Provence-Alpes-Cote d’Azure

Provence-Alpes-Cote d'Azur

Generally known as PACA, this region covers a large area of south-eastern France and includes the old French province of Provence. Its situation, bordered by the Mediterranean in the south, Italy to the east and the Rhone Alpes to the north have made this region one of the top destinations for UK visitors and second home owners for decades.

Its attractiveness is enhanced by the typical Mediterranean climate it enjoys, having hot dry summers and mild winters. Obviously there are local variations but coastal areas are high in sunny days and experience very little, if any, frost or snow, being sheltered by the higher land to the north.

One of the main geographical features is the River Rhone which has traditionally constituted an important means of communication. It runs through the region, eventually emptying into the Mediterranean. One of its branches forms a rural wetland area at its delta, the Carmargue. This is home to the famous bulls and horses of the Camargue and also over 400 species of birds, including the exotic greater flamingo.

With several large cities, including Marseille (the second largest in France), Nice, Toulon and Aix-en-Provence, PACA is economically prosperous with a number of industries and some of the busiest ports in Europe. It also benefits from good transport links with other parts of France: the Paris – Marseille autoroute, opened in 1970 and the high-speed TGV can complete the same journey in just 4 hours.

Being typically Mediterranean and in places sparse in terrain, the agricultural products of the region reflect this. Livestock is limited to mostly sheep and goats and some cattle. Olives are widely grown as are vines, fruit trees and herbs. Photographs of the region often feature the vast fields of lavender which is used for the perfume industry.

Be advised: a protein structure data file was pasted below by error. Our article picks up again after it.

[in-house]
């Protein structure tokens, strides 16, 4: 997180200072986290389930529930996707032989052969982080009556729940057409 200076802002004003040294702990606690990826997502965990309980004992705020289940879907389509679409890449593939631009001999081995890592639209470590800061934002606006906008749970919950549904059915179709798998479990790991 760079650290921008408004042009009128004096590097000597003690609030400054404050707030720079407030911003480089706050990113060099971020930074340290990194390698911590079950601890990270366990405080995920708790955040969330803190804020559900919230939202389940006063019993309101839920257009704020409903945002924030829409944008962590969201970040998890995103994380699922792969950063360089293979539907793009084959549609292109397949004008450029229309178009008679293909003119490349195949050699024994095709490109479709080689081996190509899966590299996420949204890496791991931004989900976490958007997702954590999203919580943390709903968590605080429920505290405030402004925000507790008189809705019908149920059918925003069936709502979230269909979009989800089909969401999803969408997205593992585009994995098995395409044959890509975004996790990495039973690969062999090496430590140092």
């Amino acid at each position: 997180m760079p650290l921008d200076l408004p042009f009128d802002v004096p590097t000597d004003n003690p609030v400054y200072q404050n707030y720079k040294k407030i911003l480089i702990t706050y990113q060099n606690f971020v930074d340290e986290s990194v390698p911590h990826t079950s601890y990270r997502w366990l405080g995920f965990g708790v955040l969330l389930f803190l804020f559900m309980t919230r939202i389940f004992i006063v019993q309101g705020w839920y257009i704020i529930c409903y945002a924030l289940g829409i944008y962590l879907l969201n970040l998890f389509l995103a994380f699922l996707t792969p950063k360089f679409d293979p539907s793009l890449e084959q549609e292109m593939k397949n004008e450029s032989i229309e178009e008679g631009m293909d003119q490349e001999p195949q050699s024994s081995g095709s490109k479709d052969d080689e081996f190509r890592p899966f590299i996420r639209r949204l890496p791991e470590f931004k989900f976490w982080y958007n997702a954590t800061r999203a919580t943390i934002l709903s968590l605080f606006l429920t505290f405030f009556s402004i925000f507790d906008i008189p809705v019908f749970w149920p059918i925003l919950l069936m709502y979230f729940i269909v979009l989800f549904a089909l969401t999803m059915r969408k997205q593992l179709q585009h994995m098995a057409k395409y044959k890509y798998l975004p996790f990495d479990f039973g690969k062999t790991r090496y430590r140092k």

Since the damage caused during the Second World War much redevelopment has taken place and this alongside a cultural revival has given rise to the Avignon (theatre) Festival and prestigious Cannes Film Festival. Many other such high profile events bring visitors from far and wide.

Tourism plays a major part in the area’s economic strength. Its glamorous Cote d’Azur resorts are familiar even to those who have never been there through the numerous films which have used the dramatic coastal scenery and high class venues as their back-drop. Also known as the French Riviera, large beach resorts such as Nice, close to the border with Monaco, the glamorous and expensive Cannes and arty St Tropez are all noted for their celebrity status.
Further inland there are many notable places to visit: Arles has numerous Roman remains; Avignon its Papal Palace, ramparts and ruined bridge (made famous through the song) and Aix-en-Provence is an artistic centre which was the home of Paul Cezanne.

The cuisine of the region is varied and considered one of the healthiest. The basic cooking ingredients are the locally grown olive oil and Herbes de Provence, a combination of rosemary, marjoram, basil and thyme which add a distinctive flavour to the dishes.

Sea food is also a very important component. Bouillabaisse is a speciality of Marseille and includes from 5-7 types of fish. The word which in English means to boil and reduce produces a dish which is more of a meal than just a soup and is served with bread. Other typical dishes are made using vegetables- such as beef casseroles and ratatouille or with fish like anchovies and sardines.

Cheeses are mostly made from the milk of goats living in the hillier parts of the region. The best known is Banon which is wrapped in vine leaves. It goes particularly well with the local rose wines.

The distinctively flavoured Pastis, distilled from the star anise plant blended with other herbs, is widely consumed here for all occasions! Ricard, known as the ‘Original Pastis of Marseille’, enjoys massive sales throughout France.

Wine-making in the area dates back to the ancient Greeks. Production is largely of a delightful rose but you can also find some spicy red and a little white wine. The Cotes de Provence is the largest wine growing area that has the AOC designation with Bandol being probably the best known.

Small open-air markets can be found on different days of the week in villages throughout the region. These mainly sell rustic handicrafts including lace, pottery and perfume alongside local fare such as bread olives, sausages and preserves.

It is to be hoped that Provence -Alpes- Cote d’Azure continues to balance the importance of its unique culture and landscape in the face of its recent economic development, particularly in the south. Visitors who can speak French will be fascinated by the regional differences in pronunciation and dialect and it would be a pity if these were lost.


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